Somewhere far away, maybe Manhattan Beach where they can receive proper instruction?
If you were poking around these parts late last week, and by “these parts” I mean BeachGrit, then you might have seen me get real angry at the NBA, Apple and our very own Vans for capitulating to vague Chinese pressures without even putting up half a fight. Not even a pretend fight. Ooooooh it burned me. Burned me that American companies, leagues and organizations will fly the rainbow flag, preach tolerance, broadcast freedom of speech but it comes to actual freedom of speech and the fight of those brave Hong Kong protesters in the face of Beijing’s overwhelming totalitarian might, they all rolled on their backs, pulled apps, canceled press conferences, vanished art.
A shame. An embarrassing black eye but as I continued to burn through the weekend realized nobody cares. There’s no call here or in Australia or Europe to boycott Apple. No protests in support of Hong Kong in New York. No benefit concerts or even Instagram campaigns.
There is but deafening silence.
Well, this morning I woke up after an odd night ready to shake off disappointment with the west and get back to the business of The People™ when I stumbled across a story in the Pensacola Times about a new documentary on the China Beach Surf Club. It was composed of Americans fighting in Vietnam in the 1960s and made famous by Col. Kilgore in the epic Apocalypse Now.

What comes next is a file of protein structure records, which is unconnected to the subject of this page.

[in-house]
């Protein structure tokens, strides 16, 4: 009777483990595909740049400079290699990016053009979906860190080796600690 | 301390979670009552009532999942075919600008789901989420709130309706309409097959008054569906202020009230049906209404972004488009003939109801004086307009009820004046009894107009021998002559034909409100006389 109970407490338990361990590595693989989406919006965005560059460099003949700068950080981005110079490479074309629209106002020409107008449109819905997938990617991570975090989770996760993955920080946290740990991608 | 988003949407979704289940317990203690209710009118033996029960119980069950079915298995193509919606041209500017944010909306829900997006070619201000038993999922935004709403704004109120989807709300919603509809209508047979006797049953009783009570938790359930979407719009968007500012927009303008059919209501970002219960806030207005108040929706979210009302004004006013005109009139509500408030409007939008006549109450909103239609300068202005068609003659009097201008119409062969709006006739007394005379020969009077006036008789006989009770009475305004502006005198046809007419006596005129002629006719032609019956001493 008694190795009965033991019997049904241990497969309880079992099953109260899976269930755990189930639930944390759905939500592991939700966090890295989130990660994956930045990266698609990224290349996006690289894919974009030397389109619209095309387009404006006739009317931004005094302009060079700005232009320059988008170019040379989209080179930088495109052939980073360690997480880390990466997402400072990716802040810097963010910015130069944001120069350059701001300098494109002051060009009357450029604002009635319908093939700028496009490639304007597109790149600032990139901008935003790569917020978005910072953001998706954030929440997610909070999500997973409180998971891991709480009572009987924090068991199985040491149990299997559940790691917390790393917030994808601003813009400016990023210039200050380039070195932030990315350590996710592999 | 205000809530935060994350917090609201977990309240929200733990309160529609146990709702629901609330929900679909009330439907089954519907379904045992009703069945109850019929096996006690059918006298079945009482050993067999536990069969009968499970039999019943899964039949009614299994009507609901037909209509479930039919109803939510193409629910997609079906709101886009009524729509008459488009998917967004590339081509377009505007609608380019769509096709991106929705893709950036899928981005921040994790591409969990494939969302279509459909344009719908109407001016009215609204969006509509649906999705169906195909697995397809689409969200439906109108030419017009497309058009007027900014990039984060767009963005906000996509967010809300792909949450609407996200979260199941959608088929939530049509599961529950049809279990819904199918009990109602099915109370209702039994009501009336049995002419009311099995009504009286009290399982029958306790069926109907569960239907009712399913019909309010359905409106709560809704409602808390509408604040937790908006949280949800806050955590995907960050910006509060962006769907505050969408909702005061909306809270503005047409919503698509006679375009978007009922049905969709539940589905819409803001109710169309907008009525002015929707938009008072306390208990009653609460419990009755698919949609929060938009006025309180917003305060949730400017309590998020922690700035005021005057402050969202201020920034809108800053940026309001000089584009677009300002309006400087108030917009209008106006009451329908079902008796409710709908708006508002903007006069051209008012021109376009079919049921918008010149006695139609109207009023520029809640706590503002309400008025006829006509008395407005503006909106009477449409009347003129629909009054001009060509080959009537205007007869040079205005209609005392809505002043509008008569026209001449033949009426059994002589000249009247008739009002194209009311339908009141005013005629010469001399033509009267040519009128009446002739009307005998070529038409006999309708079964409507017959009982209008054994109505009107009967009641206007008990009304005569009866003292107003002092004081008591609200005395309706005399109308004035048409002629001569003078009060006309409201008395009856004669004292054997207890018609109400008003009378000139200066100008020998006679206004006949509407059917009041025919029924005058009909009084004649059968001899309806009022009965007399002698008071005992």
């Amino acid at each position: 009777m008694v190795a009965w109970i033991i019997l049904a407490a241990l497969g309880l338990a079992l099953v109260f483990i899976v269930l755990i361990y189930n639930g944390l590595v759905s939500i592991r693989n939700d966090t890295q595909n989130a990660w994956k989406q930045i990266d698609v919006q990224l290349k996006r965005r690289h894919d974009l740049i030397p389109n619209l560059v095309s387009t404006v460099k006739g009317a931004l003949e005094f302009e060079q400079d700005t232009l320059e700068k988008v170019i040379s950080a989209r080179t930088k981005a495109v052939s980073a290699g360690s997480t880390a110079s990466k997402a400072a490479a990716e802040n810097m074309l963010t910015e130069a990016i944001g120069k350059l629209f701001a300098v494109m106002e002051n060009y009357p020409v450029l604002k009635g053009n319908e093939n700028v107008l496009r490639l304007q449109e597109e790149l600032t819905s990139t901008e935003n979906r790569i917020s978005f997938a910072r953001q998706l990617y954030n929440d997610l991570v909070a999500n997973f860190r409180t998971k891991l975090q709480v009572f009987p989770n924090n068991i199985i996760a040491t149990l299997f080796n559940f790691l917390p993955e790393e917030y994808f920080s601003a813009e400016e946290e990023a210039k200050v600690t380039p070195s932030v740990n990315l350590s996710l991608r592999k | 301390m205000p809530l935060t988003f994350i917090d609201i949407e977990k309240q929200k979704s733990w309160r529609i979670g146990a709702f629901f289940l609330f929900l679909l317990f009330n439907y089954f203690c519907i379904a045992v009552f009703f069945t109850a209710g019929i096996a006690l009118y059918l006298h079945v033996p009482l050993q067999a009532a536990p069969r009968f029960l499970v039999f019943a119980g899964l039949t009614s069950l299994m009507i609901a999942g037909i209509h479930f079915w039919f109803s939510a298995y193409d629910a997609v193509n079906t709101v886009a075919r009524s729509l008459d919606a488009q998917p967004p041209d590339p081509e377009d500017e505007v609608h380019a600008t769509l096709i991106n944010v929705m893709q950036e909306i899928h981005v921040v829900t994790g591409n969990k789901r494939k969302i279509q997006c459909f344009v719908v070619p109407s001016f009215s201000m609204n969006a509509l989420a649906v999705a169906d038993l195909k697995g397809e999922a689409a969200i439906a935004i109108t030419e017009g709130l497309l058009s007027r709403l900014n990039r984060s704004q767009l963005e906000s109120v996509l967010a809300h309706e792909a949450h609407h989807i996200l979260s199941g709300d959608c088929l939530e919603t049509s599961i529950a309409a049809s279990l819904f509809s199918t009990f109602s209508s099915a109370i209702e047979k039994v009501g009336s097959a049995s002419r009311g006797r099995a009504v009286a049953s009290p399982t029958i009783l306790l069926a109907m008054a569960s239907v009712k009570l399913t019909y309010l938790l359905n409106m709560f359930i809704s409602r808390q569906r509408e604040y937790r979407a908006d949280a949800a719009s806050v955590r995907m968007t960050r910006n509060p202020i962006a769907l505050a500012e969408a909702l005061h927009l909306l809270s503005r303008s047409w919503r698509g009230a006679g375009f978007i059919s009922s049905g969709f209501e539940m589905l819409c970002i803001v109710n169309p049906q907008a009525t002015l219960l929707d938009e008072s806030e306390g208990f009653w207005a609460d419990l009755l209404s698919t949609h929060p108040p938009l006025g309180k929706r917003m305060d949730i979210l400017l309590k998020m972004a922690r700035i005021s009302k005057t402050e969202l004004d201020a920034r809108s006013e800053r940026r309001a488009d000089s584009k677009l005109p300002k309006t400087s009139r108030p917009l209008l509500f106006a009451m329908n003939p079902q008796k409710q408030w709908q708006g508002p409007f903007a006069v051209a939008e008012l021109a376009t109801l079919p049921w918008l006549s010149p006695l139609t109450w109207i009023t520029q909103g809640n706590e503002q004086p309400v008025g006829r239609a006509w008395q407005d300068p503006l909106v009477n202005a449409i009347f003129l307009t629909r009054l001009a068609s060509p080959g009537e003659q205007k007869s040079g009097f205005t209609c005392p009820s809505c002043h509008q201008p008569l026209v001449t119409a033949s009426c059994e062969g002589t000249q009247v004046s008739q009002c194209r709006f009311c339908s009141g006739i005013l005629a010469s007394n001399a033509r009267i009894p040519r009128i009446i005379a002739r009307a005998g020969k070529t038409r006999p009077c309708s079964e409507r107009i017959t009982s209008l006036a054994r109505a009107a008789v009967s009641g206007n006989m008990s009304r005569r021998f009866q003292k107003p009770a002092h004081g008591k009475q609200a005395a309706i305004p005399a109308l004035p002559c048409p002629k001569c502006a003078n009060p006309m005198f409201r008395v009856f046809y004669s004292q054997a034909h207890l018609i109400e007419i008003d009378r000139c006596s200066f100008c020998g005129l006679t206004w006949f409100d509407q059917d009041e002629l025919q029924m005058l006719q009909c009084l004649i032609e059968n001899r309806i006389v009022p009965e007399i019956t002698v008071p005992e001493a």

China Beach Surf Club sounds like a wonderful film, in any case, and I would very much like to see it and let’s dip a toe into the history together.
“They had tried to start a club up originally before I was there and it didn’t really amount to a lot, I think they had 15 to 20 members,” the 73-year-old Martin recalled. “But it didn’t really advance to anything.”
When Martin was deployed to Da Nang, Vietnam, in November 1967, he soon made friends with the lifeguards and gained access to the lifeguard building.
Martin gained permission from his commanding officer to organize the club, agreeing to repair surfboards and take some of the burden off of the lifeguards who cared for China Beach surfers in addition to their standard duties.
Soldiers looking to surf during their down time were assigned a card by Martin, who would personally vet their surfing abilities — or lack thereof — before giving them the green light.
“There were not that many surfboards and we just didn’t really want every Joe Blow to have use of a board that did not really know how to surf,” Martin said. “What I would do is I would actually take the people out to the water, and I would be in the water and watch them to see if they have any skills or anything. And if they surfed well enough and they could use a board without damaging it, I’d issue them a card.”
I read the last bit with heart pounding, thinking to myself, “What a fantastic idea! Surfing ability – or lack thereof – should still be vetted. Those who can’t surf, or who choose to SUP, should be ordered out of the water and into re-education camps somewhere far away, maybe Manhattan Beach, where they can receive proper instruction on…”
…before realizing that I am no different from President Xi Jinping. A dirty, ruthless, unbending, stern eye’d totalitarian.
But am I really?
Also let’s hurry up and get this surf vetting thing off the ground ASAP. Any ideas on how to implement broadly all at once?